An example of a situation I, myself, have often had to grapple with, is when the background colour of a button doesn’t have enough contrast against the background it sits on. Sometimes this is okay and sometimes it’s not. It’s a bit contextual and really depends on what else separates a button from something else. Which of course brings us to the second point:
Colour shouldn’t be the only way you indicate an important context
The easiest example of this is that if you have an error message, it shouldn’t be denoted as an error simply because it’s red. There should be something else that helps provide that error-related context, such as an icon or even the word, “Error” itself.
Typography and sizing should be as flexible as you can reasonably make it
Thinking responsively and allowing for different text sizes on different devices is something we’re all pretty used to incorporating into our work. But something that I’ve started to think about more recently is the flexibility of that sizing.
This recently came up as a very hot topic in a project I was on, where one of the key internal stakeholders in the client team permanently keeps text sizes at 125% on their iPhone. Which also led me to think about how my own parents typically have the font sizes on their phones increased by at least 10% or so.
So it’s worth testing and considering how much magnification your design can take – especially on a small screen. How much can a person magnify the page on a small screen before it becomes an untenable experience. Right now, my thought is that you should be able to magnify to at least 125% without it becoming a problem.
And here are a couple points I often harp on a lot when I work with designers:
Please include both hover and focus styles in your style guide.
Ensure that the heading styles you create are indicated for every heading level.
I cannot count the number of times I’ve seen content creators choose an arbitrary and incorrect heading level because they felt that the style of that heading visually lent itself better to the context of the content. Let’s just do away with that and provide more flexible and variable styling for aesthetic-heavy design systems, yeah?
User Experience (UX) Accessibility
User Experience Accessibility is one of those blurry areas that is a solid combination of both design and technical, but laser focussed on how someone navigates the interactive parts of a website or page (or app). While it’s informed by visual design, its main focus is not aesthetics, and while its informed by good technical accessibility, its main focus is not semantic code, although both those things can and do help.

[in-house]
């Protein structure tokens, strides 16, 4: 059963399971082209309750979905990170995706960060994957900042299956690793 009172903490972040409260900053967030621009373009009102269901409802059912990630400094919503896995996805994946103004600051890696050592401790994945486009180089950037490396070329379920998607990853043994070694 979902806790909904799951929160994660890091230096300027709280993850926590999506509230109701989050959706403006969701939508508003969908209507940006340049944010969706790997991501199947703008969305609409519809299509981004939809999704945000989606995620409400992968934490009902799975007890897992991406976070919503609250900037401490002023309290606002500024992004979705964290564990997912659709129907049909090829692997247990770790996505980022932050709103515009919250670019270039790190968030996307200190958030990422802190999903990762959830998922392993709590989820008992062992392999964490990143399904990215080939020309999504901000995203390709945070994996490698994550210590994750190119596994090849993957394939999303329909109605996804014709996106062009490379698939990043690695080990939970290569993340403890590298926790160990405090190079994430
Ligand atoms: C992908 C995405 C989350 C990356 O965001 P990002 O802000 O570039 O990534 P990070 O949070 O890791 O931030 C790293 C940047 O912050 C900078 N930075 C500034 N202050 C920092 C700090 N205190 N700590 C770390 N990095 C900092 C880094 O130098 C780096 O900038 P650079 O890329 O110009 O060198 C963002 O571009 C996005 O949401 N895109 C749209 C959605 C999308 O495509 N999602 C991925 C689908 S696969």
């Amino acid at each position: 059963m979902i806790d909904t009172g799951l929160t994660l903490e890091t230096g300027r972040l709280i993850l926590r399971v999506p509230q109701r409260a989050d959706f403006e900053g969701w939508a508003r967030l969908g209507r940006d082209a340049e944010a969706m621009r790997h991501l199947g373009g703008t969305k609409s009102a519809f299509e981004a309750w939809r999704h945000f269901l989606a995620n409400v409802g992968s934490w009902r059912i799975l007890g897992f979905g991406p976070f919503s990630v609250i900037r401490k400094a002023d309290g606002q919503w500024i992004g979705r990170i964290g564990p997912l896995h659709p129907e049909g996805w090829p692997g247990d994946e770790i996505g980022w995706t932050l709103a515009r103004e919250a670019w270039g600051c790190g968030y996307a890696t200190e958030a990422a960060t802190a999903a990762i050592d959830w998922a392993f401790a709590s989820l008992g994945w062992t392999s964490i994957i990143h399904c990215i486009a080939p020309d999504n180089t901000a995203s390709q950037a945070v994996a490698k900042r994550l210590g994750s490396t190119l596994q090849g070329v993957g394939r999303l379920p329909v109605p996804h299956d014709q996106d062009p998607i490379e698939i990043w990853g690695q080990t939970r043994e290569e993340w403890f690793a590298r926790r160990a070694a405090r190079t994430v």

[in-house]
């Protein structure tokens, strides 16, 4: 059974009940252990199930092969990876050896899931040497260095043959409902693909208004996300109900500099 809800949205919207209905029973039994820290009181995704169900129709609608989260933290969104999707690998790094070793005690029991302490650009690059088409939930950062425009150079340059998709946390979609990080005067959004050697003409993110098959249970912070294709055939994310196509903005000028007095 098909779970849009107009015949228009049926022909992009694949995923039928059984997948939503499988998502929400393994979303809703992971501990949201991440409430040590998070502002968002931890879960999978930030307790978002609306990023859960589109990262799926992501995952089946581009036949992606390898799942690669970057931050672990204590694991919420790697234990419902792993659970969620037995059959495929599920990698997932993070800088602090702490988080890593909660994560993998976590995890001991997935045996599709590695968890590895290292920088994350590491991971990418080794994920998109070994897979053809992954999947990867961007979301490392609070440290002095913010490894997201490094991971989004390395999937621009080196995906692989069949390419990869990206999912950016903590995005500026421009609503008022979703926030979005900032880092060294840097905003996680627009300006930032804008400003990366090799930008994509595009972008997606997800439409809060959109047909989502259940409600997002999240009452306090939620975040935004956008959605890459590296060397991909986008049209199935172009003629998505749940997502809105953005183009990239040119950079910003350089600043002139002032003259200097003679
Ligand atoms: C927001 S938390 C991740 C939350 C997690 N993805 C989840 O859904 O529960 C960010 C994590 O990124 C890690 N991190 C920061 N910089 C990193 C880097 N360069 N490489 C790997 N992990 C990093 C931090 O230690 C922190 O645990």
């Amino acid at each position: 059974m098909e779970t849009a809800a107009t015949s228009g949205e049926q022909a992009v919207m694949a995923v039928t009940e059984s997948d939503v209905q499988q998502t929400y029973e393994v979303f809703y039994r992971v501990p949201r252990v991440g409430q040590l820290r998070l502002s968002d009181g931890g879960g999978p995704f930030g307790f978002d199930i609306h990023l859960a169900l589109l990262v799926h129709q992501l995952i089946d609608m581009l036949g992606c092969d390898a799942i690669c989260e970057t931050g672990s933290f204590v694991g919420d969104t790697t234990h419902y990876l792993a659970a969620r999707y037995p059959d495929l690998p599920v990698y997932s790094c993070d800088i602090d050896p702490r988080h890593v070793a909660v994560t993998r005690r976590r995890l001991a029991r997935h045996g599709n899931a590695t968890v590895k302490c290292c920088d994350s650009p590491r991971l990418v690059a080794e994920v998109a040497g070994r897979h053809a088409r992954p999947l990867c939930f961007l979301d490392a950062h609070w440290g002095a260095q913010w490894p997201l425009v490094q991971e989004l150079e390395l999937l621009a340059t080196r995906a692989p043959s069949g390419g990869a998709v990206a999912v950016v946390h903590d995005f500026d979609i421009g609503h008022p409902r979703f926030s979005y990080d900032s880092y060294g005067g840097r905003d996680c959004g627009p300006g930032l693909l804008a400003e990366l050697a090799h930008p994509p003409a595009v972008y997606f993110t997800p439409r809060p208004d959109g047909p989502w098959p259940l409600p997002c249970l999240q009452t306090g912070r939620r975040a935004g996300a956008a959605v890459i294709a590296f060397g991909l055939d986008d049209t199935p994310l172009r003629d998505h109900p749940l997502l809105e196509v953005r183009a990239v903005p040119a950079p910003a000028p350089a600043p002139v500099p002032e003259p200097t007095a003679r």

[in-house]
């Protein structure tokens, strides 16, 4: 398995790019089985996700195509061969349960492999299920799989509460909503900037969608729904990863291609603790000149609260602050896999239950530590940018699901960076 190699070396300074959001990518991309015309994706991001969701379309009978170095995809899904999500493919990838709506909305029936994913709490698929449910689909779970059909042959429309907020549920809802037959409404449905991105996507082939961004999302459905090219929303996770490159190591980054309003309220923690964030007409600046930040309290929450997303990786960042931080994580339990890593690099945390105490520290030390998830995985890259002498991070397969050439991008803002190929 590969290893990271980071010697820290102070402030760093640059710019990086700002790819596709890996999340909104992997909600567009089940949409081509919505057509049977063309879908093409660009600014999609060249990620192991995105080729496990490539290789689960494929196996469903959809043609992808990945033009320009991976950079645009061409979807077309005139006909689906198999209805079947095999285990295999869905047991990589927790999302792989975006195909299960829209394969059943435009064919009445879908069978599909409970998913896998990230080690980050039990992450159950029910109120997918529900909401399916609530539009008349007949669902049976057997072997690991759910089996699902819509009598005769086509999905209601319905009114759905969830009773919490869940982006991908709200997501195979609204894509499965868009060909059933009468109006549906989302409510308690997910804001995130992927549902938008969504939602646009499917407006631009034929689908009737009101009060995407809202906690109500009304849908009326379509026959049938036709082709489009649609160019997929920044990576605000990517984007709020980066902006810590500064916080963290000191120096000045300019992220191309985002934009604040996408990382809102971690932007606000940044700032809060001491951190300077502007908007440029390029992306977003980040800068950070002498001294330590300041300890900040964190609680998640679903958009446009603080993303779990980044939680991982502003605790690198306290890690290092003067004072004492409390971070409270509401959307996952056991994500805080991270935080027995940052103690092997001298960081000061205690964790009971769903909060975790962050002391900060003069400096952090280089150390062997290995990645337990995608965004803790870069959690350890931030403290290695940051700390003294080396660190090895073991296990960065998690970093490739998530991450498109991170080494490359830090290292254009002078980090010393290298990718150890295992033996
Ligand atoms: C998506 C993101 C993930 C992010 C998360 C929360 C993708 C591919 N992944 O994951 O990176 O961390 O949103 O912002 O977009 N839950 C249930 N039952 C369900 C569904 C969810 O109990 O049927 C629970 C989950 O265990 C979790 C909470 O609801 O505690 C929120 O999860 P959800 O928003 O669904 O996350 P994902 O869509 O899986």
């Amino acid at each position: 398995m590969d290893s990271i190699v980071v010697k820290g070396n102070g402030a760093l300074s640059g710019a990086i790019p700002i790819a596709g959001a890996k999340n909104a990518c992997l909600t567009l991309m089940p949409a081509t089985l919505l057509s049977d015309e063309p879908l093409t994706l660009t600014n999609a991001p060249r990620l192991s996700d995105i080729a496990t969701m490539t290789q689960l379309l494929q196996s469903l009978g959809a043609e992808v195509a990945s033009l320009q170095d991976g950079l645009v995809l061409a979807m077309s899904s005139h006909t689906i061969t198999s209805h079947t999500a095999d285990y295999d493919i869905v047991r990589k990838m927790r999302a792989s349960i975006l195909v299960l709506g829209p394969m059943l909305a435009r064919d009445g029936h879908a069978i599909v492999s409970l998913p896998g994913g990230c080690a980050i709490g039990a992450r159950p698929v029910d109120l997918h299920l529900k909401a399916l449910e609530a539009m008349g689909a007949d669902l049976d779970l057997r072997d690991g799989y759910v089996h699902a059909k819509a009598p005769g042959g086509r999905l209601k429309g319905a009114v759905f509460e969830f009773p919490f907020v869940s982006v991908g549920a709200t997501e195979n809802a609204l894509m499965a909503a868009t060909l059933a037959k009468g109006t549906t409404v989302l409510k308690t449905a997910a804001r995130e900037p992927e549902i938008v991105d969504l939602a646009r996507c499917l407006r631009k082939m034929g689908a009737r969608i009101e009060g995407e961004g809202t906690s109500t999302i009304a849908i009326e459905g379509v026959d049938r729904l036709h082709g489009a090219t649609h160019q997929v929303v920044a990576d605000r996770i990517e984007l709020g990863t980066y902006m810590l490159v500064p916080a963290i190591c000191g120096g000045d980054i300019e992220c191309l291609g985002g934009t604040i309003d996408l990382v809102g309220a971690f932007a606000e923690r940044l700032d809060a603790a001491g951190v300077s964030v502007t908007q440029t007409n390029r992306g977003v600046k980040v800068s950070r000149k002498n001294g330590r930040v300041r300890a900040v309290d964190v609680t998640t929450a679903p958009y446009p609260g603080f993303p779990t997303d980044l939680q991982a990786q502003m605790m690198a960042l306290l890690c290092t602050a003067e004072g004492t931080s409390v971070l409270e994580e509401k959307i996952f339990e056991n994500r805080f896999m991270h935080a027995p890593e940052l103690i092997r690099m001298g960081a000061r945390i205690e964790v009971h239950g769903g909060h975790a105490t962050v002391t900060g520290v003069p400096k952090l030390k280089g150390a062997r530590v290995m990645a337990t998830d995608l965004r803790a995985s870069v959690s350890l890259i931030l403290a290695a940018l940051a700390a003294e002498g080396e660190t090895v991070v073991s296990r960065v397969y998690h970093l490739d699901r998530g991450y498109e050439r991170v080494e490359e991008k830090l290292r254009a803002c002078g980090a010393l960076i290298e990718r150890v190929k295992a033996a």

There’s a nice little handbook from the United States Federal Government that provides a solid overview of UX accessibility and links out to helpful links as well:
Some general things I like to keep in mind when considering UX accessibility:
- Is there a “Skip to Content” link as the first interactive item on the page?
- Can you navigate this with just a keyboard?
- Is this experience usable without colour?
- Can I easily identify what I’m focussing on?
As a developer and someone who often serves as a technical strategist on projects, I think a lot about all the aspects of accessibility, but of course, technical accessibility was where I first started when I began to intentionally code more inclusively.
The very first resource I’ll share is of course the Accessibility section in the WordPress Coding Standards handbook:
It has solid advice and a plethora of links you can dive into as you’re ready.
Some general things we want to keep in mind though:
- Is my code semantically correct? No using divs to create buttons please.
- Does the tabbing order of elements make sense?
- Where appropriate (because semantic code isn’t enough), have I incorporated ARIA tags?
- Does the page load fast enough?
- Have we avoided content shifts as things load, to avoid things jumping around?
- Can the text be resized?
- Does this look the same on all browsers?
- What does this look like in “Reader” mode that many browsers (particularly Safari) provide?
A note on tooltips
aria-label is considered more important for assistive devices than
title, however, for sighted users, we often use
title to provide a native tooltip – but some assistive devices won’t read the
title no matter what, so you may end up in a situation where you want to add
title to the element. However, what happens for the assistive devices who read out both attributes? For them, you’ve now created extra redundancy that is unhelpful.
Credit to Alex Stine for helping me understand more of the nuance of how different user agents treat
General Accessibility Resources
This is a fantastic general resource with lots of linkbacks to other helpful articles. It covers design, content, experience, etc.
This is a helpful and easy to consume guide that can help you meet WCAG standards.
The ARIA authoring guide is amazing. It has lots of helpful design patterns and easy to consume explanations that can help both designers and developers ensure they are approaching common patterns and use cases correctly.
WordPress Accessibility Resources
The Accessibility Handbook from WordPress contributors is also an excellent starting place with tons of best practices and guides.
The Accessibility Checker from Equalize Digital is fantastic – it has a free version to get you started.
WPAudit is a helpful checklist you can use when you launch any website and it has a handy Accessibility section as well. Made by yours truly. 🙂